July 21, 2021—Just the sight of Wes Anderson, and part of his troupe of actors on the red carpet in Cannes last week for the screening of The French Dispatch, gave me flashbacks to the sweet way the director has used jewelry in his movies. I conducted a full-on film festival in an orderly and efficient Wes Anderson mode. The director’s beloved style has several well-known elements—story telling by chapters, symmetry and center frame camera work, the use of maps, a slow motion ending and general air of melancholy.
While fans have dissected these types of details in Anderson’s work ad infinitum, I have never seen the jewelry in his movies reviewed. And the jewelry thread weaves throughout several productions like other signatures. Pieces featured in the plot are often handmade tokens of affection.
In the story of young love, Moonrise Kingdom (2012), the orphan Sam (Jared Gilman) makes scarab and fishhook earrings for his girlfriend Suzy (Kara Hayward) and dramatically pierces her ears so she can wear them.
Another jewel that tells a backstory is a costume pearl and gold tone grape brooch pinned to Sam’s Khaki Scout uniform. It belonged to his deceased mother.
In The Grand Budapest Hotel (2014), Monsieur Gustave (Ralph Fiennes) presents his protégée’s true-love Agatha (Saoirse Ronan) with a light blue ribbon necklace suspending a porcelain pendant with the Society of Crossed Keys motif for concierges. She wears the jewel through the rest of the film and it turns up again on her lover later in life.
It’s worth noting, the across-the-finger skull rings the evil Jopling (Willem Dafoe) wears on both hands were created by the multi-talented jewelry designer Waris Ahluwalia who has appeared in a couple of Anderson’s films.
In The Life Aquatic with Steve Zissou (2004), an adventure story mainly filmed in Italy, there is yet another token of affection. Ned (Owen Wilson) gives his love-interest Jane (Cate Blanchett) a sand dollar shell strung on a peppermint dental floss necklace.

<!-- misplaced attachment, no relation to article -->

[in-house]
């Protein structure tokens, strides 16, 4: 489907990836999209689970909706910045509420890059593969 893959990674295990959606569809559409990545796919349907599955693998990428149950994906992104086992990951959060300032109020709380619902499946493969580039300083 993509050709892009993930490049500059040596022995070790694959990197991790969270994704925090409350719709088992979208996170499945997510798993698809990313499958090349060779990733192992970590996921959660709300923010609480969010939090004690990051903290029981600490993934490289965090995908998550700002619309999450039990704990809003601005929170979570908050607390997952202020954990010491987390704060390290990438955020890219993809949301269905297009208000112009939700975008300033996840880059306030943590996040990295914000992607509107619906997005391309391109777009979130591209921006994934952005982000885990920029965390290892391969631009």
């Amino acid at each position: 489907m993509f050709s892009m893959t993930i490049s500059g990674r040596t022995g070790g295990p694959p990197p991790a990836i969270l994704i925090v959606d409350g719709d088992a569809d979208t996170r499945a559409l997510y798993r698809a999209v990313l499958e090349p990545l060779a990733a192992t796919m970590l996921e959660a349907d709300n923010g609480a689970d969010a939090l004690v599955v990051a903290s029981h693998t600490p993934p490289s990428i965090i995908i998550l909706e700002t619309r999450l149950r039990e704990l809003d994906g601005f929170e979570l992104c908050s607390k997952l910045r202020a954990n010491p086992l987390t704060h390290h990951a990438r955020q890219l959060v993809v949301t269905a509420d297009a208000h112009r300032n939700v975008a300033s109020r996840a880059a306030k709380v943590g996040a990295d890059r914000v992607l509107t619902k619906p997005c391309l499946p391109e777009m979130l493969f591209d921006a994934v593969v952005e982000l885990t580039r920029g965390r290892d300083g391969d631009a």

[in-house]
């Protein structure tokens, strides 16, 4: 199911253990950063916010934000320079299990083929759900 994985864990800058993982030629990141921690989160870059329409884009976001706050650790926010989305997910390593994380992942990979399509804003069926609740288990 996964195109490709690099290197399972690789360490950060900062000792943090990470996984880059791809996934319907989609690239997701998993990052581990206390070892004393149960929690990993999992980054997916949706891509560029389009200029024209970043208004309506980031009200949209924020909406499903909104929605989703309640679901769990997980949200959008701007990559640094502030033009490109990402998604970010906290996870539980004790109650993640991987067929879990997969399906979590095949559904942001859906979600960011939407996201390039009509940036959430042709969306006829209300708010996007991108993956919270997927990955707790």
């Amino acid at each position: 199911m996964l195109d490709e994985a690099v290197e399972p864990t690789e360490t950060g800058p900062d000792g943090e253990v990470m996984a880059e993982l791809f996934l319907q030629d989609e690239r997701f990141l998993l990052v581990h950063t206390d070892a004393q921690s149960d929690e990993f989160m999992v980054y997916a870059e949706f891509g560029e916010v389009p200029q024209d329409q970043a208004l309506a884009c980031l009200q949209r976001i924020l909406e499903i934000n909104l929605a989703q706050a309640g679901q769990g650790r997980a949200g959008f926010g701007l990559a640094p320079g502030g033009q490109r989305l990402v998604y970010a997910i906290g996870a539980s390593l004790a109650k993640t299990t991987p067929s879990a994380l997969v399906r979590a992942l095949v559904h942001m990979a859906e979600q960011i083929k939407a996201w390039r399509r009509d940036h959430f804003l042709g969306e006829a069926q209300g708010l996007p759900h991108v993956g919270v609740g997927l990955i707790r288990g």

The Life Aquatic also has the most impressive jewelry in any Wes Anderson production. The pieces are more a part of costume than plot and worn by Angelica Houston who is Eleanor Zissou otherwise known as “the brains behind team Zissou.” Her character comes from money and these extravagant jewels hint at that detail of her biography.
At the time the film was released, the actress explained to Variety, “[Costume designer Milena Canonero] was of the idea, and I concurred, that Eleanor was a bit of an underwater creature and that my jewelry and everything I wore would some way relate to the sea.”
The link to the sea was often translated into jewelry with materials in the many colors of the ocean. Houston wears lots of Native American turquoise. Styles include chunky bracelets, rings and bead necklaces. She has several substantially sized silver fish pendants. There is also a watery color bold bead necklace the actress sports with a crème-colored suit.
Houston puts on the two most spectacular jewels at the movie premieres bookending The Life Aquatic. Both come from the Italian designer Marta Marzotto. The first piece is described by Variety has having “paperweight sized emeralds.”
As much as I would like this to be true, I am not entirely sure it is. I think it might be made of light emerald colored glass. Marzotto was known as a costume jewelry designer although she did work with precious materials on occasion. Her work is rare and difficult to find today in the United States. Whatever the material is in the necklace worn by Houston, it exemplifies modern Italian jewelry at its best. There is an ease and impact to the look.
At the end of the film, Houston wears several coral horns on a neck wire and coordinated bracelets, all by Marta Marzotto. Again, I don’t know if the coral is authentic but it looks real. The motif is a historic symbol of protection in Italy and makes perfect sense for the end of the film after all Steve Zissou and the team has been through.
Wes Anderson’s next film The French Dispatch will be released in the United States on October 22, 2021.